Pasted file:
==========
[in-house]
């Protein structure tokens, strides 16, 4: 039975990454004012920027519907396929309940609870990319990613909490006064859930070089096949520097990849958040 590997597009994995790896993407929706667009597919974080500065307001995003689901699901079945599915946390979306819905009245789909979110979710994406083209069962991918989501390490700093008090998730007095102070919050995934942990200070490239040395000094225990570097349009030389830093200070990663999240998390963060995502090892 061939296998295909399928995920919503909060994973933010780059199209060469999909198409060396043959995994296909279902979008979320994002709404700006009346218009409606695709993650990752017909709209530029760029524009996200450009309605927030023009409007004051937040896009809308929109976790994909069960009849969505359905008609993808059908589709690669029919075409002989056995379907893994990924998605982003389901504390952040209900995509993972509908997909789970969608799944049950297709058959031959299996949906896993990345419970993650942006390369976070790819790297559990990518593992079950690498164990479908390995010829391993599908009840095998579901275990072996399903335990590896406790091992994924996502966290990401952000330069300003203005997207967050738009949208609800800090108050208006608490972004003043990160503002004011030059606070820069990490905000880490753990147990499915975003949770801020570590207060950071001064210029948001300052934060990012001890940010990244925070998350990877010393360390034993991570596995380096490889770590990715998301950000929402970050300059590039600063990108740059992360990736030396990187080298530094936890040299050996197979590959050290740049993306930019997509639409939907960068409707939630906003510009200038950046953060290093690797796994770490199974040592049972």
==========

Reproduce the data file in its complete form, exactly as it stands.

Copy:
[in-house]
């Protein structure tokens, strides 16, 4: 039975990454004012920027519907396929309940609870990319990613909490006064859930070089096949520097990849958040 590997597009994995790896993407929706667009597919974080500065307001995003689901699901079945599915946390979306819905009245789909979110979710994406083209069962991918989501390490700093008090998730007095102070919050995934942990200070490239040395000094225990570097349009030389830093200070990663999240998390963060995502090892 061939296998295909399928995920919503909060994973933010780059199209060469999909198409060396043959995994296909279902979008979320994002709404700006009346218009409606695709993650990752017909709209530029760029524009996200450009309605927030023009409007004051937040896009809308929109976790994909069960009849969505359905008609993808059908589709690669029919075409002989056995379907893994990924998605982003389901504390952040209900995509993972509908997909789970969608799944049950297709058959031959299996949906896993990345419970993650942006390369976070790819790297559990990518593992079950690498164990479908390995010829391993599908009840095998579901275990072996399903335990590896406790091992994924996502966290990401952000330069300003203005997207967050738009949208609800800090108050208006608490972004003043990160503002004011030059606070820069990490905000880490753990147990499915975003949770801020570590207060950071001064210029948001300052934060990012001890940010990244925070998350990877010393360390034993991570596995380096490889770590990715998301950000929402970050300059590039600063990108740059992360990736030396990187080298530094936890040299050996197979590959050290740049993306930019997509639409939907960068409707939630906003510009200038950046953060290093690797796994770490199974040592049972």